starring Natalie Portman, Jennifer Jason Leigh, Gina Rodriguez, Oscar Isaac
written by Alex Garland, based on the novel by Jeff VanderMeer
directed by Alex Garland
by Walter Chaw
'But when we sit together, close,' said Bernard, 'we melt into each other with phrases. We are edged with mist. We make an unsubstantial territory.'
--Virginia Woolf, The Waves
This is what I said. I said, "If you survive, you are this rare thing. We are members of an endangered species, you and I, born with this romance for self-destruction. Most of us don't survive, or survive as something else. But if you do survive, in thirty years, maybe you find yourself across from someone your age now, telling them that there's more to their story if they choose to read on. And it's the most wonderful thing and it's worth the pain of getting there."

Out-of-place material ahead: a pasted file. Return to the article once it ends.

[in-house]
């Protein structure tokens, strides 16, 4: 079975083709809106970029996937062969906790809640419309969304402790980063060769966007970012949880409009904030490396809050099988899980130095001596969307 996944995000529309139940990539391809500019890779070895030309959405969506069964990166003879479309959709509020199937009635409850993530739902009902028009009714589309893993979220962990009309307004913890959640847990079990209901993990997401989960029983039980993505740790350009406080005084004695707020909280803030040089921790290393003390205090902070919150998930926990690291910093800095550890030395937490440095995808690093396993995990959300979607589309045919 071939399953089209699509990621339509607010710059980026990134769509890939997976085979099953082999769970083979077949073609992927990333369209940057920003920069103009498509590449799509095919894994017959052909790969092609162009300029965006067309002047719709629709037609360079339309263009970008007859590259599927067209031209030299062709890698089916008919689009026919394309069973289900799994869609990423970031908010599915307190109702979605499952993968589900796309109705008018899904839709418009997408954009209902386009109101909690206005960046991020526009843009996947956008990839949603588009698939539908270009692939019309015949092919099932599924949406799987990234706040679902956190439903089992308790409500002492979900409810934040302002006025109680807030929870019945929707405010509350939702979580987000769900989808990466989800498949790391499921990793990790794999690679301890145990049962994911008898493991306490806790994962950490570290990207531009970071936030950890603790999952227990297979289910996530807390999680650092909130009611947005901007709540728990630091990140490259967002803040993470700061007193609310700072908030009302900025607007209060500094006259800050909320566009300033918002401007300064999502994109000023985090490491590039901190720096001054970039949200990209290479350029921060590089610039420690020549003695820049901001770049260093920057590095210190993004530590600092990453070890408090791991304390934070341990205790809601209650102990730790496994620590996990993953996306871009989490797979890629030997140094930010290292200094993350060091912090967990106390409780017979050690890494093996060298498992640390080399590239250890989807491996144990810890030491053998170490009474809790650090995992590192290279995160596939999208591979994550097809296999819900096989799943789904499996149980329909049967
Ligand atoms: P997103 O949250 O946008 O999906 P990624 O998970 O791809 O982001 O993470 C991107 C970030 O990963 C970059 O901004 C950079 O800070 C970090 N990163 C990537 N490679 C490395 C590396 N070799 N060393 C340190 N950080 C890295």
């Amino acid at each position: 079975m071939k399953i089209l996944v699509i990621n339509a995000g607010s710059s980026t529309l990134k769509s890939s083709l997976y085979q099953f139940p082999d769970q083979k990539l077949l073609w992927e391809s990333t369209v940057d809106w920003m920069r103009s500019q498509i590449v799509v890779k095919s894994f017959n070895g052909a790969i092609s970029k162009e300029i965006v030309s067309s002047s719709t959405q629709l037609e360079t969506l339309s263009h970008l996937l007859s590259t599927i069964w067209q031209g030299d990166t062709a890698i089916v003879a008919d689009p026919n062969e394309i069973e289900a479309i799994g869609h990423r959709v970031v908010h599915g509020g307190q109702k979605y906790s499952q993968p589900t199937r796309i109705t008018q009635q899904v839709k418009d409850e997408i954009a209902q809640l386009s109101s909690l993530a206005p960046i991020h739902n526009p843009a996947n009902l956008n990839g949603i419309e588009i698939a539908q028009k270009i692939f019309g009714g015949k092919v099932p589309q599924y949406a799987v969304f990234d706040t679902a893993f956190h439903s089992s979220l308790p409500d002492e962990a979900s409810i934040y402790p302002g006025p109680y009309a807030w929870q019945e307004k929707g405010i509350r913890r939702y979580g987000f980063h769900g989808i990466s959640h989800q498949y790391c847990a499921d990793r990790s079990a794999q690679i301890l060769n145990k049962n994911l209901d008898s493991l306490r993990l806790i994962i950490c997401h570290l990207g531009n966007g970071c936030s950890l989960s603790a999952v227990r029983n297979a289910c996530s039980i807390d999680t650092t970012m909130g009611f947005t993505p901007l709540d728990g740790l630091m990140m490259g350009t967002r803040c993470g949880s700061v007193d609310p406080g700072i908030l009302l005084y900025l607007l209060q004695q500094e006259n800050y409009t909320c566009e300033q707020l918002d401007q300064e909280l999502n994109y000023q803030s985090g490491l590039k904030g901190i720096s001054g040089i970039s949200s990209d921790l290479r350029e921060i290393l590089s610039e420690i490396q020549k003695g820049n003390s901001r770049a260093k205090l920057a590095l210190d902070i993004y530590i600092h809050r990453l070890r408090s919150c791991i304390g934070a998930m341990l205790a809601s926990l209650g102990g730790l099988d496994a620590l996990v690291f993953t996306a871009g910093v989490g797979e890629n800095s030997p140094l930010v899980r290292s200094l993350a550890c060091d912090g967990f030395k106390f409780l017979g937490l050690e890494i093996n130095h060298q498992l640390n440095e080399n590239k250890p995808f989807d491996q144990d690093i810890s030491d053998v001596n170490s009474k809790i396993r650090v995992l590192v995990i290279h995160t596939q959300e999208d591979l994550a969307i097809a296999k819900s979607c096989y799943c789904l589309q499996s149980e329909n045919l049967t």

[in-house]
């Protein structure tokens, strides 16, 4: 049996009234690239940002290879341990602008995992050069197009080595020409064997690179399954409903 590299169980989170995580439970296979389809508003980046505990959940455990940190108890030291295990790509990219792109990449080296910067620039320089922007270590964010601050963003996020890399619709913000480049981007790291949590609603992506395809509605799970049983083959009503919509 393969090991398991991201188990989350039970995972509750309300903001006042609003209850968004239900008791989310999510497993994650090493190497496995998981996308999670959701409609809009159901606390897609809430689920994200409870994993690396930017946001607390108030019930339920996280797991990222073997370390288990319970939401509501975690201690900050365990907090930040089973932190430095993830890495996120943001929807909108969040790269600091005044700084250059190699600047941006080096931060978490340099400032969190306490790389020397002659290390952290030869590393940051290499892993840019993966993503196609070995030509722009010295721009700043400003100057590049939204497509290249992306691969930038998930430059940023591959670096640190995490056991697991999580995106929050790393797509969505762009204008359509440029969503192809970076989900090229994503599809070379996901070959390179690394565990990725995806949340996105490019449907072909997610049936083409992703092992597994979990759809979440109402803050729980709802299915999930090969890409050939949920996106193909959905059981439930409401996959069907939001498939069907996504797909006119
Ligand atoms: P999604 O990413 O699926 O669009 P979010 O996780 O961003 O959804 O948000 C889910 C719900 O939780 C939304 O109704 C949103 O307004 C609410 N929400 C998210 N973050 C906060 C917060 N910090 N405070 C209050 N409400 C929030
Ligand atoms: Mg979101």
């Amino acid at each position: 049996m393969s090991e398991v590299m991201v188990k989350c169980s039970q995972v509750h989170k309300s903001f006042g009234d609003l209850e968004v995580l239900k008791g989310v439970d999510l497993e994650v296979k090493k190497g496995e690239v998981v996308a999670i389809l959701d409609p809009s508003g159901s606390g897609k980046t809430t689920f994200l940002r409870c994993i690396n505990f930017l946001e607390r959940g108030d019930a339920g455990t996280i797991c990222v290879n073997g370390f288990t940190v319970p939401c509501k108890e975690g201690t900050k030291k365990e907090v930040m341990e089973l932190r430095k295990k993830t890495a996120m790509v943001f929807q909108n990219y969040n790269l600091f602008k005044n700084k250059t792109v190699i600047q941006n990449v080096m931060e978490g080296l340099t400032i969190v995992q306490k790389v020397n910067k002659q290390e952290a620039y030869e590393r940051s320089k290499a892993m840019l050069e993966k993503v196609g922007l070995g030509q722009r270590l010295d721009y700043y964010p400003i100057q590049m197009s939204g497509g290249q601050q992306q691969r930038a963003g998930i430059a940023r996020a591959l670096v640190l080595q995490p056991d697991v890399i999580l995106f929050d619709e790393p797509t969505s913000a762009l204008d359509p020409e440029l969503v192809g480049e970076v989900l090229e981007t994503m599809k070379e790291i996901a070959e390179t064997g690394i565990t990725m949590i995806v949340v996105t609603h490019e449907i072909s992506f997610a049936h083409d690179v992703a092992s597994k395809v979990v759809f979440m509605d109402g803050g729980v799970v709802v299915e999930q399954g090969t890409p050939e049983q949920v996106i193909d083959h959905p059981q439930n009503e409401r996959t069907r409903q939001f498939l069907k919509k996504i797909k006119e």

The daughter of close friends of mine tried to kill herself a couple of weeks ago at exactly the same age I was when I tried to kill myself. I don't know how to describe depression to people who don't experience it. I don't really have the language to express how most attempts to get at it get it wrong. Alex Garland's new film, Annihilation, gets it right. Suicide isn't the coward's way out--it's hard, an act of courage and sacrifice. You do it because you want to spare the people in your life the corruption that is you. In your mind, it's a noble thing. They don't know that, but they don't know what you know. The people who love you don't know how much you'll hurt them. That's why you have to go. I look at the world and for the most part it's dampened by this knowledge, seen through a pale green scrim, thin as air and so heavy you wouldn't believe it. I carry it around with me, and it puts one finger on everything. It closes over my heart. I'm afraid you'll find out before I can do something about it. It destroys everything that is good. That's depression. It's the only immutable thing in my life. That's how I know it's a lie.